I try to avoid technical matters here in the blog on the grounds that we have an entire magazine to cover the “hard stuff.” Besides, very few topics can be adequately handled in just a few hundred words. My last posting mentioned herringbone gears though and it occurred to me that many of our younger readers may be completely unfamiliar with this once dominant gearing system. So if you think fabric patterns or deck planking when you hear the word “herringbone” — this week’s blogs are for you.
Only certified gear people recognize the herringbone in the French car brand Citroen’s logo. It is there because Mr. Citroen was an early adopter of the technology. At a time when loads and speeds were increasing more rapidly than rolling element bearing technology could accommodate the concept of using matched right hand and left hand helical gears for thrust and overturning moment cancellation became popular.
Strictly speaking, herringbones are a sub-set of “double helical” gearing but gear people quickly saw that there were important design and functional differences. We can credit a British engineer, Percy C. Day, with bringing herringbone to the United States via his 1912 paper in the Journal of the American Society of Mechanical Engineers [Volume 34, Issues 1-6]. Shortly afterwards, The Falk Corporation convinced him to move to Milwaukee and bring the herringbone system with him. His legacy lives on there, even long after the herringbone gear is obsolete — in their basic gearing system having a transverse DP system at a 30 degree helix angle.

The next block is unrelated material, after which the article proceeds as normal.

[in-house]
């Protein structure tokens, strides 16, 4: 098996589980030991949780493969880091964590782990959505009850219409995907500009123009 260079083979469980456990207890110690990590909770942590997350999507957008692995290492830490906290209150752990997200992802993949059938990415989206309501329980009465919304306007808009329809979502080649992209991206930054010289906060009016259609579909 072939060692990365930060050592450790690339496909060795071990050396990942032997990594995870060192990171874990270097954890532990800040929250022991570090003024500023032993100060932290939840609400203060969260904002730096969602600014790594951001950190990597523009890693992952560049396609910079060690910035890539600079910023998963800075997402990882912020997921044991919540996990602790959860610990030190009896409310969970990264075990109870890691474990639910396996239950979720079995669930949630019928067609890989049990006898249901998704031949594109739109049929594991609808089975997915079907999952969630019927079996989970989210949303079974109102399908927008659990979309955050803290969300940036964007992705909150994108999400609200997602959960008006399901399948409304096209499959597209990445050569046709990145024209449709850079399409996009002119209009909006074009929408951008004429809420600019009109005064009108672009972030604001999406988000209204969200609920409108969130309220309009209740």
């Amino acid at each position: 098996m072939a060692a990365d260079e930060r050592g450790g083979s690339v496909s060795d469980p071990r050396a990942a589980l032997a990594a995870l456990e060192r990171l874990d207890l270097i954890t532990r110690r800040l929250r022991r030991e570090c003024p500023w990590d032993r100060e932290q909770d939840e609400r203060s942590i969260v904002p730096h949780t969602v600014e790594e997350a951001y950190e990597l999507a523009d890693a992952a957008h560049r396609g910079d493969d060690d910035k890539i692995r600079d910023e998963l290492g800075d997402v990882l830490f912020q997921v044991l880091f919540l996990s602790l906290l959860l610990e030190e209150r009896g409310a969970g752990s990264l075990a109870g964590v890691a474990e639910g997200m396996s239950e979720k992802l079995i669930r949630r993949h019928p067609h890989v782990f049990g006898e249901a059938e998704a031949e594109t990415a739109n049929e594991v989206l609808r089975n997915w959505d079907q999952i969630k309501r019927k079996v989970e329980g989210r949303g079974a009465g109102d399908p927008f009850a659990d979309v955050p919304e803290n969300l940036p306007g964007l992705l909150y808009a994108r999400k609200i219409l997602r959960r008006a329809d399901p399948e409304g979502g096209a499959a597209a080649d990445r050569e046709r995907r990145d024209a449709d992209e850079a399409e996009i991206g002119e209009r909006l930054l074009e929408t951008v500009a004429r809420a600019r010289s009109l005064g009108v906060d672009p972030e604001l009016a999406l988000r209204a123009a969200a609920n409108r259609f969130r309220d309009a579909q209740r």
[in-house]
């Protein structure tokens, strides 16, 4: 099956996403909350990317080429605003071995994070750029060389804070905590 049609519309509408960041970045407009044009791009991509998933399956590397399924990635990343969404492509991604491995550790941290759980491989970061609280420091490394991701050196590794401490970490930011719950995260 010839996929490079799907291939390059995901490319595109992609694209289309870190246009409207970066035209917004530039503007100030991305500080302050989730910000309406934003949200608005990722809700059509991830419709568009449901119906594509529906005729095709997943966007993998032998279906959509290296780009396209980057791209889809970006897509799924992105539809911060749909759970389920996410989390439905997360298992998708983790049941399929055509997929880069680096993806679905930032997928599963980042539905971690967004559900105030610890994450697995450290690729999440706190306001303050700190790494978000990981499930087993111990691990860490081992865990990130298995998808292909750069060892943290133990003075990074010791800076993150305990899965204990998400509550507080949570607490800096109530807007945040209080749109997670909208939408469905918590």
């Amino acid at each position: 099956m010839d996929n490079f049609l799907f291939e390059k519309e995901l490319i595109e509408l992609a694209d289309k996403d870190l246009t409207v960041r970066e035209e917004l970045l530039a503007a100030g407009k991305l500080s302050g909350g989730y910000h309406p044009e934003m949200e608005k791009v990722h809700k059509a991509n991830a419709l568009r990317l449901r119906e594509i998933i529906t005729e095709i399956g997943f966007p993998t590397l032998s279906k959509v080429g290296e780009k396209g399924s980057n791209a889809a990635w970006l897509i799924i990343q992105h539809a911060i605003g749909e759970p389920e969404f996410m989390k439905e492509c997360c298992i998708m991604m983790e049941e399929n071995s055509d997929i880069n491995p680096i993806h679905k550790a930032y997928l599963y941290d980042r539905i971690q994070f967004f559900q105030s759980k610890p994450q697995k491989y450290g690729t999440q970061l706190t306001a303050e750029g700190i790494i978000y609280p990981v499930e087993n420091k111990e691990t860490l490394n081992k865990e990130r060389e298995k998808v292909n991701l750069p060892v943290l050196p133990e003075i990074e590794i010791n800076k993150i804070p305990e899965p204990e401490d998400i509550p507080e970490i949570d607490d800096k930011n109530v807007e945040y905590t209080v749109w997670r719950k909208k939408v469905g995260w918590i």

Other major American gear makers used the system with machinery produced by the Farrell Works using Sykes patents out of the United Kingdom. The Sunderland machines were imported from Britain but there were very slight differences which prevented mixing elements made in one system with those made in the other. Another change over the years that caused engineering argument was the addition of a chip relief groove between the helices.
To some die hard herringbone fans, this reduced the “gear with backbone” to just a double helical with a very small gap. Exactly what we were hoping for, argued the groove advocates. “Now the teeth have a uniform stiffness across the face width instead of being stiffer in the middle.” The argument would go on for years.
Next time: Unique problems with making herringbone gears.